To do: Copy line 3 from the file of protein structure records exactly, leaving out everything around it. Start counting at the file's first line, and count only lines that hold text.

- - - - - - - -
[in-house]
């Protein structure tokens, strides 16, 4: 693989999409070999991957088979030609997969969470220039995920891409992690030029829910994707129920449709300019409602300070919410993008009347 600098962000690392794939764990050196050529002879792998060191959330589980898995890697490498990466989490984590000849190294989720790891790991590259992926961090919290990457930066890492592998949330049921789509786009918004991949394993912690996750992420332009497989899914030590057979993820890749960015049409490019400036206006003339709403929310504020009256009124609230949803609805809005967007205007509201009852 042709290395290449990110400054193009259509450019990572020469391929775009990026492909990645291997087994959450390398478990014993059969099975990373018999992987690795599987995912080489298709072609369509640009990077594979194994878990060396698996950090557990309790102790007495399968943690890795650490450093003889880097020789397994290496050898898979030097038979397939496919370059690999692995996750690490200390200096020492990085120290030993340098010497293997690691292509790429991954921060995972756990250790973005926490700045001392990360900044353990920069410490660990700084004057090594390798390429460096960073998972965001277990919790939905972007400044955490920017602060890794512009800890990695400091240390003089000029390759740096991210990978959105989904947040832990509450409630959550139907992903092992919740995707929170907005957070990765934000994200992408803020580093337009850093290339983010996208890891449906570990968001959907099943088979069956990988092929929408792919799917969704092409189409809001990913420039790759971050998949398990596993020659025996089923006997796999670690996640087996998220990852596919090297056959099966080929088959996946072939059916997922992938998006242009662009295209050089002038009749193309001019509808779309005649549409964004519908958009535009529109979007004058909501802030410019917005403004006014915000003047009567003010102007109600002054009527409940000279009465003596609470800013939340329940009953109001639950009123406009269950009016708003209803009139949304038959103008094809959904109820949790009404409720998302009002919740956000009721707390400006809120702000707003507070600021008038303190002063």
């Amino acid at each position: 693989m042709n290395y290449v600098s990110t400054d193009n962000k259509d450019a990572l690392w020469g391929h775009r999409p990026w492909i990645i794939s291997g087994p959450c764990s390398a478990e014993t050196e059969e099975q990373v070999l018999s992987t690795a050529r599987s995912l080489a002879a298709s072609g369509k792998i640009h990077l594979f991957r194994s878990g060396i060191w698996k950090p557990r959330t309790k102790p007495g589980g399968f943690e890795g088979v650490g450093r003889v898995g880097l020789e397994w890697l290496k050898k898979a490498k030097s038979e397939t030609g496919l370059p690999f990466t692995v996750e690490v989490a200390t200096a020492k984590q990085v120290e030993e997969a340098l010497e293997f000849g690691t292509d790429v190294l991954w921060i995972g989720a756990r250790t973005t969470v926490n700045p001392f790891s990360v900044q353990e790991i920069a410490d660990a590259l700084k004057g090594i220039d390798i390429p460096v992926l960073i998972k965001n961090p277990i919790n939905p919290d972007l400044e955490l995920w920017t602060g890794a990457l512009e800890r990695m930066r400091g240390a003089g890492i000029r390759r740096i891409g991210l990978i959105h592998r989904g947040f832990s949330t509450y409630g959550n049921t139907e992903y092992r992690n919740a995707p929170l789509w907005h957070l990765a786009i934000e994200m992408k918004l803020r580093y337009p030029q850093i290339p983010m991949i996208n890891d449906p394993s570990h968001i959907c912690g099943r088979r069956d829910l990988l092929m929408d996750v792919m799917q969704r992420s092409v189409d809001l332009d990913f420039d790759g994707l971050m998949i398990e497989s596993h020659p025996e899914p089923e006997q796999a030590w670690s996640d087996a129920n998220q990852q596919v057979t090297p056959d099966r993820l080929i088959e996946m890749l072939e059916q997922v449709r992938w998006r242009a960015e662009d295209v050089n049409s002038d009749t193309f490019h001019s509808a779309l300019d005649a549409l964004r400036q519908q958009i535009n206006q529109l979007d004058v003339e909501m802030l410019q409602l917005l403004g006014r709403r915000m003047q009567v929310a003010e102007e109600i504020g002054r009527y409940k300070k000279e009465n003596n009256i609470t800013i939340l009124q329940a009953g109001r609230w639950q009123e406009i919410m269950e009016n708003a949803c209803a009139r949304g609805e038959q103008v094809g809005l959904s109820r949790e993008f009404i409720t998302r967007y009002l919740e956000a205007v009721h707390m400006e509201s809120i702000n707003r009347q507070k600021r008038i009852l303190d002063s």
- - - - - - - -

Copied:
């Amino acid at each position: 693989m042709n290395y290449v600098s990110t400054d193009n962000k259509d450019a990572l690392w020469g391929h775009r999409p990026w492909i990645i794939s291997g087994p959450c764990s390398a478990e014993t050196e059969e099975q990373v070999l018999s992987t690795a050529r599987s995912l080489a002879a298709s072609g369509k792998i640009h990077l594979f991957r194994s878990g060396i060191w698996k950090p557990r959330t309790k102790p007495g589980g399968f943690e890795g088979v650490g450093r003889v898995g880097l020789e397994w890697l290496k050898k898979a490498k030097s038979e397939t030609g496919l370059p690999f990466t692995v996750e690490v989490a200390t200096a020492k984590q990085v120290e030993e997969a340098l010497e293997f000849g690691t292509d790429v190294l991954w921060i995972g989720a756990r250790t973005t969470v926490n700045p001392f790891s990360v900044q353990e790991i920069a410490d660990a590259l700084k004057g090594i220039d390798i390429p460096v992926l960073i998972k965001n961090p277990i919790n939905p919290d972007l400044e955490l995920w920017t602060g890794a990457l512009e800890r990695m930066r400091g240390a003089g890492i000029r390759r740096i891409g991210l990978i959105h592998r989904g947040f832990s949330t509450y409630g959550n049921t139907e992903y092992r992690n919740a995707p929170l789509w907005h957070l990765a786009i934000e994200m992408k918004l803020r580093y337009p030029q850093i290339p983010m991949i996208n890891d449906p394993s570990h968001i959907c912690g099943r088979r069956d829910l990988l092929m929408d996750v792919m799917q969704r992420s092409v189409d809001l332009d990913f420039d790759g994707l971050m998949i398990e497989s596993h020659p025996e899914p089923e006997q796999a030590w670690s996640d087996a129920n998220q990852q596919v057979t090297p056959d099966r993820l080929i088959e996946m890749l072939e059916q997922v449709r992938w998006r242009a960015e662009d295209v050089n049409s002038d009749t193309f490019h001019s509808a779309l300019d005649a549409l964004r400036q519908q958009i535009n206006q529109l979007d004058v003339e909501m802030l410019q409602l917005l403004g006014r709403r915000m003047q009567v929310a003010e102007e109600i504020g002054r009527y409940k300070k000279e009465n003596n009256i609470t800013i939340l009124q329940a009953g109001r609230w639950q009123e406009i919410m269950e009016n708003a949803c209803a009139r949304g609805e038959q103008v094809g809005l959904s109820r949790e993008f009404i409720t998302r967007y009002l919740e956000a205007v009721h707390m400006e509201s809120i702000n707003r009347q507070k600021r008038i009852l303190d002063s």